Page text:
Childecott reached into Mr Eyre’s pocket and brought out the Box Brownie.

“That’s called a camera. It’s a new invention. Something from the future,” said Mr Eyre. “It takes pictures, likenesses if you will.” Mr Eyre thought for a moment. “Like an automated artist.”

Childecott turned the camera over in his hands. He put it to his ear and shook it. “In this little box?”

“Do be careful with that,” Mr Eyre pleaded.

Childecott tossed the camera onto a nearby couch where it rolled over and came to rest on its side. “I don’t believe you. Some foreign toy, no doubt,” he sneered. “Now, who are you working for? The Jacobites? The French?”

“I’ve told you. I’m not working for anyone and I’m not a spy. I’ve told you what I believe has happened.”

“Enough! You are trying my patience.” Lord Childecott thought for a moment, then turned to one of his men who was standing by the door. “Lock him up again and fetch Martha Stebbins, I’m sure we can give you an incentive to talk once you see what Smiler here can do to your friend Mistress Stebbins.”

Two of Lord Childecott’s enforcers untied Mr Eyre, then taking him firmly by the arms, frog-marched him from the room.

“No! No!” He struggled against them wildly. “You leave Martha out of this. I…” At Lord Childecott’s signal one of the guards stuffed a grubby piece of material in to Mr Eyre’s mouth and he could speak no more.

As the two enforcers dragged the struggling Mr Eyre across the courtyard and back to the barn, he noticed a flash of movement behind the Manor House. The guards, however, were too preoccupied with trying to manoeuvre their resisting captive to notice the two boys watching from the other side of the yard. Mr Eyre was manhandled through the barn door, all the time protesting through his gag. One of the men yanked it out of his mouth.

“Go on, you can yell all you like out here. No one will hear you.” He laughed and heaved the door closed, dropping the heavy wooden plank into place and barring the door shut.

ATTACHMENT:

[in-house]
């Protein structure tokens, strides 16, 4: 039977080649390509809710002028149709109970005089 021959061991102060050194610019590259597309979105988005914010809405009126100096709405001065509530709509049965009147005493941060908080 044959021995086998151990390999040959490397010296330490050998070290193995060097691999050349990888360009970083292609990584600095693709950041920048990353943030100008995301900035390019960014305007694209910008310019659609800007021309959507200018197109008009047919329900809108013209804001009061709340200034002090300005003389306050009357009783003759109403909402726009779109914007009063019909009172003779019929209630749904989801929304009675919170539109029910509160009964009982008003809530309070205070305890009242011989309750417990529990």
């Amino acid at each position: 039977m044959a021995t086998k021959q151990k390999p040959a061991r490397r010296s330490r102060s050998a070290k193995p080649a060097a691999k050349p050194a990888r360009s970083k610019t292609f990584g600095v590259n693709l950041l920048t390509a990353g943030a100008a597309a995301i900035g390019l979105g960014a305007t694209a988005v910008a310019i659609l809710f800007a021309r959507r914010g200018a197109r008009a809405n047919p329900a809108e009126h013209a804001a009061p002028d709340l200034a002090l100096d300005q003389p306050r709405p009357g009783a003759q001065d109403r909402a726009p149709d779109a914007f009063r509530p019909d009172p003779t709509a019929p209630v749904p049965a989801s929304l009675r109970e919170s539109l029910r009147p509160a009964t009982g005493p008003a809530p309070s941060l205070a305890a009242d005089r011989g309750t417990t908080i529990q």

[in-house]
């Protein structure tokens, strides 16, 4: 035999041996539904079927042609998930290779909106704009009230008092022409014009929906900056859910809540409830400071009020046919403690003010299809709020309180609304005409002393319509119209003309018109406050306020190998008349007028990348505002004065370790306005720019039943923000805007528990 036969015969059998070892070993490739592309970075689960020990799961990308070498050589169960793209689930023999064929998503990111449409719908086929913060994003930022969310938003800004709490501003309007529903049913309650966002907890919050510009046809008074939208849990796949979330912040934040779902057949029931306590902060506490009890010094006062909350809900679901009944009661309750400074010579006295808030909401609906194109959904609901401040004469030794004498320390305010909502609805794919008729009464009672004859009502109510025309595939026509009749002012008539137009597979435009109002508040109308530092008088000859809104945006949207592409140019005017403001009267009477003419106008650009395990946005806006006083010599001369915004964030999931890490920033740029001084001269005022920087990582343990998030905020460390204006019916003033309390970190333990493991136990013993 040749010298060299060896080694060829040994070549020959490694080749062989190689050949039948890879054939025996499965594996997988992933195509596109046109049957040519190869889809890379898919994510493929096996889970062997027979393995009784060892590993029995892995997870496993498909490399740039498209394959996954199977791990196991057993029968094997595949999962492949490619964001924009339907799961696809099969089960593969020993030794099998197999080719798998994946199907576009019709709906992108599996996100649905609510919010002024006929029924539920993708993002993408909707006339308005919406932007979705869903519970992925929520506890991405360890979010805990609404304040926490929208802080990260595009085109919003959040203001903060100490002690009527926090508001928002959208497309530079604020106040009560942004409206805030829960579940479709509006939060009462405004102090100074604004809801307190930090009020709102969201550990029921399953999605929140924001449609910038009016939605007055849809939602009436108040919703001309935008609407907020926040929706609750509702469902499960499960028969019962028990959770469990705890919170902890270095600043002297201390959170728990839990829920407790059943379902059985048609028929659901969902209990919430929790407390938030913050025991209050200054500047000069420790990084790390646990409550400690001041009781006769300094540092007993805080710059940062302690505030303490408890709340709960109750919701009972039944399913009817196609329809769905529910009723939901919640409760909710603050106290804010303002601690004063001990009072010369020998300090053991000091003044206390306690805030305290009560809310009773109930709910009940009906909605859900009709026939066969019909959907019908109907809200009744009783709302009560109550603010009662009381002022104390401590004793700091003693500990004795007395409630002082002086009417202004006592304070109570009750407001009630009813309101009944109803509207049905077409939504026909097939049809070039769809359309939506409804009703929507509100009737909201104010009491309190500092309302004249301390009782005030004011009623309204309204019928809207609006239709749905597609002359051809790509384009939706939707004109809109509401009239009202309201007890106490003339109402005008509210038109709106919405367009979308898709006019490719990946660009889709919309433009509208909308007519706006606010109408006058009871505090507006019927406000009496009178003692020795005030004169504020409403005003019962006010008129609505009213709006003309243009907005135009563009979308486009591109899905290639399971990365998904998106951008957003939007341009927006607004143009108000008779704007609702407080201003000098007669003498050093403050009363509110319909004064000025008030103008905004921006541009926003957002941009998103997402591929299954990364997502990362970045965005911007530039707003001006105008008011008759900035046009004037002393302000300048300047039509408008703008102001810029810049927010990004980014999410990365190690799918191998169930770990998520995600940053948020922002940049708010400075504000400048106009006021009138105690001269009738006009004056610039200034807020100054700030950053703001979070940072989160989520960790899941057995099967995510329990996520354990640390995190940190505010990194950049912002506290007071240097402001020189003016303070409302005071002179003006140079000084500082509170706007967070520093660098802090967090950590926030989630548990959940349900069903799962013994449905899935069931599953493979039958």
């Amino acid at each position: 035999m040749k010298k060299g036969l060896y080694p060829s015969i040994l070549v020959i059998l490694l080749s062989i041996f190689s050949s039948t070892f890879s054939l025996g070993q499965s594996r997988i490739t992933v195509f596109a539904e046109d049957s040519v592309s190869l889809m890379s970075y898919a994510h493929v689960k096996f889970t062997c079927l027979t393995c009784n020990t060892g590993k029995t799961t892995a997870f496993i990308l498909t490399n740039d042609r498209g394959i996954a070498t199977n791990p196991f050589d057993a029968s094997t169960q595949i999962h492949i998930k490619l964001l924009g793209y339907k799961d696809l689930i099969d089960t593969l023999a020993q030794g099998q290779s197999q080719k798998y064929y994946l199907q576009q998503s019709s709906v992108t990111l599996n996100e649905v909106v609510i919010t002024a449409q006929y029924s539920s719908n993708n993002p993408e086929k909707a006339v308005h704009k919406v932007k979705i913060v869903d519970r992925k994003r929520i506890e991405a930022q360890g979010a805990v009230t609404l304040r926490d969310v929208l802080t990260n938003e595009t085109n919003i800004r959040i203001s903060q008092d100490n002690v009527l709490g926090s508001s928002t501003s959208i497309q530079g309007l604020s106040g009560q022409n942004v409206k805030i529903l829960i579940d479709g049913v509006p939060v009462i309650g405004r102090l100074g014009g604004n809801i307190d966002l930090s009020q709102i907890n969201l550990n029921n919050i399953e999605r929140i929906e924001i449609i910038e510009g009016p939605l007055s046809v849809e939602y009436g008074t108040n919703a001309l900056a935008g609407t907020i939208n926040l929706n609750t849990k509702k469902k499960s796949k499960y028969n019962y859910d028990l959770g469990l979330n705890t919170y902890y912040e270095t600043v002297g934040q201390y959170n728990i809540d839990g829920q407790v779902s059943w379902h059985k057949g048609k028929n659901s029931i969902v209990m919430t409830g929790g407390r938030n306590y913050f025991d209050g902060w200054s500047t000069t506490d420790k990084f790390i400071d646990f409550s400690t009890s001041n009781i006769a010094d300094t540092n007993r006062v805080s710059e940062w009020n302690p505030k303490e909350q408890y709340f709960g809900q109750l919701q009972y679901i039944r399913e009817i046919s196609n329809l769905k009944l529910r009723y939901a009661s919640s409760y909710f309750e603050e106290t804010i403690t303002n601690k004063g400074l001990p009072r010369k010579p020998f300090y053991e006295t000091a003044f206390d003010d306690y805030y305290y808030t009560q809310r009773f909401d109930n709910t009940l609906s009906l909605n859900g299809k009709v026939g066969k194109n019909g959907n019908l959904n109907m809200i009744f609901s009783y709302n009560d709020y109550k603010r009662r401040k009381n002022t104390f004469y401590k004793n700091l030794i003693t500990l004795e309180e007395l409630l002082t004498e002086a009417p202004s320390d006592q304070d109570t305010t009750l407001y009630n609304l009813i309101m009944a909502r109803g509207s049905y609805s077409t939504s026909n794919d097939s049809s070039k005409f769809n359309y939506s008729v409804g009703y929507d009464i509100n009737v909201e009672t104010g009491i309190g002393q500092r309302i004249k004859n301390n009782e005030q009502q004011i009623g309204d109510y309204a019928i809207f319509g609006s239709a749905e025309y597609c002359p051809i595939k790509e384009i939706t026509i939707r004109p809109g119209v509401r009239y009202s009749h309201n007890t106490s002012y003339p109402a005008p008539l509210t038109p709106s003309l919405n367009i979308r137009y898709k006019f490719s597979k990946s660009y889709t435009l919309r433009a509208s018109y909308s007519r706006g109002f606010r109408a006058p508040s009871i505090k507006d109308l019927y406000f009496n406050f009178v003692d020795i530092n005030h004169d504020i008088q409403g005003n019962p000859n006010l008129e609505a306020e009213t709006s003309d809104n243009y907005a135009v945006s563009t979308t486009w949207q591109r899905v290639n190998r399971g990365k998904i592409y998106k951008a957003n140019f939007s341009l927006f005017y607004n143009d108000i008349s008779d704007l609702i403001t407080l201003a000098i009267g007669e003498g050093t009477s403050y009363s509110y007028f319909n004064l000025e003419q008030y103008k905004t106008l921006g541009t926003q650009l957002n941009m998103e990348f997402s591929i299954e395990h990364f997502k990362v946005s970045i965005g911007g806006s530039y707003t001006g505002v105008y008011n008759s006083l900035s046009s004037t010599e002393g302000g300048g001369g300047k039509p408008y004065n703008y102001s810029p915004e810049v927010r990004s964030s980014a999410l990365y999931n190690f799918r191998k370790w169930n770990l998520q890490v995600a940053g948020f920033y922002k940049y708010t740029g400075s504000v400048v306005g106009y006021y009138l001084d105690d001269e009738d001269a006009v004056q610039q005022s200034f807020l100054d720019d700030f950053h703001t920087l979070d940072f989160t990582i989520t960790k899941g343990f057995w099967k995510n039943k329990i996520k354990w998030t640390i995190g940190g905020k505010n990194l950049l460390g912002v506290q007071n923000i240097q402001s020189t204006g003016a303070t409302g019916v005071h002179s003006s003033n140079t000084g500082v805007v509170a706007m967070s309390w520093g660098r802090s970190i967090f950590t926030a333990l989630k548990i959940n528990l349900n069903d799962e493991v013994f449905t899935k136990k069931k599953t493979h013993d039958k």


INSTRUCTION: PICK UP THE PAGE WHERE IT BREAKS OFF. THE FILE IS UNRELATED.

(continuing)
Mr Eyre got to his feet and started to hammer on the door with his bound hands, bellowing at the top of his voice to be released.

“Right then, we’d better go and fetch old Martha,” the guard said to his companion as they stomped off, leaving Mr Eyre cursing and yelling and banging on the barn door.


Following the Green Rabbit
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Image credits: Rodhullandemu, wikiwand, countrylife.co.uk

Location, Location, Location #5

Location No. 5 – Daresbury, Cheshire

The latest stop on our literary journey through my novels takes us to Daresbury, one of the numerous villages located in the rolling Cheshire plain, which was the inspiration for the village near Bluebell House, home to Bryony, Bethany and their tutor, Mr Eyre in Following the Green Rabbit.

Daresbury is not so physically close to Alderley Edge as the fictional village in the novel, but the overall impression of this pretty little village, with its narrow lanes and Victorian cottages, was the perfect backdrop for the action that was to play out in the story.

I first stumbled on this quaint little village (I’m hoping it still is) during a narrow boat holiday back in the 1980s. Searching for lunchtime refreshment, we set out from the canal, and struck out towards the nearest village, which actually turned out to be quite a tidy step! Even now, I remember the hedgerows that lined the narrow lanes, where we picked blackberries for a not-very-successful dessert that evening. We passed the church, and a little further along, we found the all-important ‘Ring’o’Bells’ public house.

Not at all relevant to my story, but of interest, is the fact that Lewis Carroll (Charles Dodgson) was born at the vicarage in Daresbury. All Saint’s church has some wonderful stained-glass windows depicting scenes from Alice’s Adventures in Wonderland.

Lewis Carroll inspired window in All Saint’s Church, Daresbury

There’s a print of this lovely depiction hanging in my bathroom. Was it from this connection that I unconsciously introduced a strange green rabbit into the story? We don’t actually visit the interior of the church in the book. If we had, it might have sent Mr Eyre down a whole new rabbit hole. But I digress.

The village green is a key location in Following the Green Rabbit, but as far as I recall, there isn’t much of one in Daresbury, and I found myself remembering the one in the village in which I grew up, in Upper Poppleton, near York, way across the Pennines in Yorkshire. I have the impression that there were stocks on the corner of the Green at one time, but I think that’s just my imagination!